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Letter from Abigail Adams to John Adams, 25 November 1798

My dearest Friend

You have been so good writing at every Stage when you put up for the night, that I have been able to follow you with pretty exact calculation. I thought however that Mrs. Smith would overtake you at New Haven. I received yesterday mor'g your Letter from Lovejoys and was rejoiced to find that Mrs. Smith had come up with you, more so, as the unpleasent weather must have retarded you on your journey, if it was half as bad with you as here; I took a ride in the Sleigh yesterday afternoon towards Milton. The whole Earth looks like mid winter, and the Snow is 4 and 5 foot deep, in Banks driven together and consoladated so that it will lie at the Sides of the Road till next March or April. At Plimouth and Hingham there was very little, not much at Weymouth but the nearer you advance towards Boston the deeper it is. If it had fallen level it would have made excellent travelling. Our Timber has been rafted on shore at Mr. Brackets landing, but no carts could get to it, and we were threatned with a repeated Snow Storm; I sent Mr. Porter to get Faxon and his two Teems and French's yesterday with ours. They Hauld 16 load and if the weather hold good we hope to get the rest tomorrow, but the Boards have not yet made their appearence. Mr. Porter supposes they will be Rafted as the timber

but it is tedious cold work as they are obliged to work in the water. The vessel would not venture. She was so large to Mr. Blacks creck, they raft from Germantown. Mr. Black speaks highly of the goodness of the timber, but begs you would not spoil the Building by too short posts. 18 feet post he says. Captain Beals says 20, or build a common open Barn as it is call'd with 16 and the Coach House by itself with 20. They both agree that the additional cost will be only the Side Boards, and that a Building 90 foot with 16 foot posts will look very Grotisk and ugly. But this for future consideration. Mr. Black is fully with you and so is Capt. Beal respecting the placing it in a line with the House, and I believe they have more judgment on these matters than the Dr.

I think Nelsons victory must be true for it comes confirmd so many ways and by persons who have seen the official account, that it can be no longer doubted. It is an event which will have great influence in America; and the Authenticity of it a good prologue for the opening of Congress. "Who is there to care for Logan? Not one." Have you seen the Letter said to be written by Barlow to Baldwin? I fear you will miss it. It is publishd in Porcupine paper of 10 and 11 Novbr. If he was really and truly the writer I hope he will instantly be stripd of all diplomatic power, a disgrace to his Country, a reproach and a Scandle.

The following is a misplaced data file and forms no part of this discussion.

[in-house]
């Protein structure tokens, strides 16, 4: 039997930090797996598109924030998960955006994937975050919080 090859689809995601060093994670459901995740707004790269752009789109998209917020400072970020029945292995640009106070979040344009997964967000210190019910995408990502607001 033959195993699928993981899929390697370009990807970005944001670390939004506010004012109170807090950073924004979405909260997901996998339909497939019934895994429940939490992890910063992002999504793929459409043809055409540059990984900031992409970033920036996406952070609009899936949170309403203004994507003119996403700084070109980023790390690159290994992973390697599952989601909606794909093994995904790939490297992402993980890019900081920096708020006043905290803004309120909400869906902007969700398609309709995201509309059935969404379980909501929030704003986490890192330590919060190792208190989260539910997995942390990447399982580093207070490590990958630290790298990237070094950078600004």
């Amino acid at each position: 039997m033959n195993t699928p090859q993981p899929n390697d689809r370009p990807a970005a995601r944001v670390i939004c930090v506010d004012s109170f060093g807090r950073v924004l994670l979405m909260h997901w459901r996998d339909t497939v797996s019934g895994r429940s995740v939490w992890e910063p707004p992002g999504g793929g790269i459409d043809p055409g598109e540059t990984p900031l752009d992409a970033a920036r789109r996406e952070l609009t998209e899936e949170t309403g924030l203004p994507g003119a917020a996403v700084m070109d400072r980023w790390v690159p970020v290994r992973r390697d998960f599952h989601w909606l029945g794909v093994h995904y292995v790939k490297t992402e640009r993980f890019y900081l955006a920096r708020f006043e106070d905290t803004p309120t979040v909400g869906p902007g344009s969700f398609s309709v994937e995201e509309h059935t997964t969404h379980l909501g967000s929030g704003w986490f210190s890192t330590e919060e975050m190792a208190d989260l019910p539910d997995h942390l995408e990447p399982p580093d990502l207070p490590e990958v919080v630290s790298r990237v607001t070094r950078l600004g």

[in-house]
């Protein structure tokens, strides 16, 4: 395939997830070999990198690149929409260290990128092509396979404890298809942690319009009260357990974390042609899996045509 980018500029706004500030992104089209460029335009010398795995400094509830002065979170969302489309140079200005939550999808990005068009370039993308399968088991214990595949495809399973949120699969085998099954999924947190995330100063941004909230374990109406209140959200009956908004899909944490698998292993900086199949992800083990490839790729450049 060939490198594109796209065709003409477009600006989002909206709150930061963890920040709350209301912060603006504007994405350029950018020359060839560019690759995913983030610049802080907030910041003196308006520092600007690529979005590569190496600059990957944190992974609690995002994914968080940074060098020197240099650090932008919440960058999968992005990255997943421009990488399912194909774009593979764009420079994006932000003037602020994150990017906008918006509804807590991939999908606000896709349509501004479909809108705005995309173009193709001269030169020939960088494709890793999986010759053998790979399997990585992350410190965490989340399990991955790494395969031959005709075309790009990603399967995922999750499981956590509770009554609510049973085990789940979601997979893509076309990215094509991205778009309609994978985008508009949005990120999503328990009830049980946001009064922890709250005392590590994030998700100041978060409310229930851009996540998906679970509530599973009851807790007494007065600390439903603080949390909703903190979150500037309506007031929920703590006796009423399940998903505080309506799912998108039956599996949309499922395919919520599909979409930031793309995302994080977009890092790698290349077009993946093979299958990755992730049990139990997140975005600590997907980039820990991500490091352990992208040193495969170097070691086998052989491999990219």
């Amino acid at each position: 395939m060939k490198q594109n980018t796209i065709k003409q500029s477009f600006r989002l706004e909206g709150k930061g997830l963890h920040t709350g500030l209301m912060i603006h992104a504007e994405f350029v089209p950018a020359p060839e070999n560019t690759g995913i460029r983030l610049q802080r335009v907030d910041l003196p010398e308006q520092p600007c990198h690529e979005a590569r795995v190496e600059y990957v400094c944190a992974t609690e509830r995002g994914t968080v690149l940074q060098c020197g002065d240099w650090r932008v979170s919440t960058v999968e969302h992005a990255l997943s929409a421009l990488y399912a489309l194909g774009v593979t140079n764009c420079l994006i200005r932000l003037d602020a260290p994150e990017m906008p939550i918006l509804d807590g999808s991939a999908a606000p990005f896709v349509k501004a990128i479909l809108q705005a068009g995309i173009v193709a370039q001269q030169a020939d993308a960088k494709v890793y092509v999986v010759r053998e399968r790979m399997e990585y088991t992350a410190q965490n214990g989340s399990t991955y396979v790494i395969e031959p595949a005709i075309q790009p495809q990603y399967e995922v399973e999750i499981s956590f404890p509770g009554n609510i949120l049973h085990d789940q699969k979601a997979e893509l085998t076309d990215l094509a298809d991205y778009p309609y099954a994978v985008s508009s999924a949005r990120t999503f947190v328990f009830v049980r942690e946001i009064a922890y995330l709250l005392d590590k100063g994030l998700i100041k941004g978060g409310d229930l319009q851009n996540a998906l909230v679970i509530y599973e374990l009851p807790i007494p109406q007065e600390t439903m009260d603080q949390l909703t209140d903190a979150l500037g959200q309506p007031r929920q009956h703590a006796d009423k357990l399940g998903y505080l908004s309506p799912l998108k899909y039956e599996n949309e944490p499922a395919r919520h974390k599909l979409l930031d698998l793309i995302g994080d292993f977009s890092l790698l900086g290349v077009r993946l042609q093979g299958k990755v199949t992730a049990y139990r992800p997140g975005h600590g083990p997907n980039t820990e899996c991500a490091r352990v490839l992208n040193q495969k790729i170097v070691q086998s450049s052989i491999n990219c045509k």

I went to see Brother Cranch one day last week, the first House I have put my foot into since I came Home. I found him very weak and low,tho I hope mending as his cough and fever have a bated, but he cannot stand many of these turns at his Age. He now sleeps better, but the Dr. thinks he will scarcly get out this winter. I have had a week without a sleepless night. My mind is more setled and less anxious and I hope I am recovering my usual strength. My fever has also absented itself for a week, and to day tho very cold, I wrapt myself warm and ventured to meeting half a day; I hope I have not taken any cold. Michial behaves very well as yet, and I begin to feel like a House keeper again. Billings came yesterday, and I setled with him, and paid him nineteen pounds Six Shillings in full. He says he shall come next Summer and work for you.

I want to hear from Brisler and Family. I fear you will be so occupied when you get to Philadelphia that I shall scarcly get a line a week. My Love to William. Tell him to mind my injunction of an open Ear, but a close Mouth.

Tell me who and who inquires after me as if they cared for me. The N York paper and Porcupine have undertaken to regret my necessary absence from the Seat of Goverment. I suppose they think you will want some body to keep you warm

and knowing that you are not a David, commissirate your lonely Situation. The paragraph from the N York paper is a very precious one to me.

Remember me to all my Female Friends. I have the vanity to think that the Federal Reps and Senators will miss me this winter.

I am as ever your
Abigail Adams

Cite web page as: Letter from Abigail Adams to John Adams, 25 November 1798 [electronic edition]. Adams Family Papers: An Electronic Archive. Massachusetts Historical Society. http://www.masshist.org/digitaladams/
Original manuscript: Adams, Abigail. Letter from Abigail Adams to John Adams, 25 November 1798. 4 pages. Original manuscript from the Adams Family Papers, Massachusetts Historical Society.
Source of transcription: Adams Papers Editorial Project. Unverified transcriptions.
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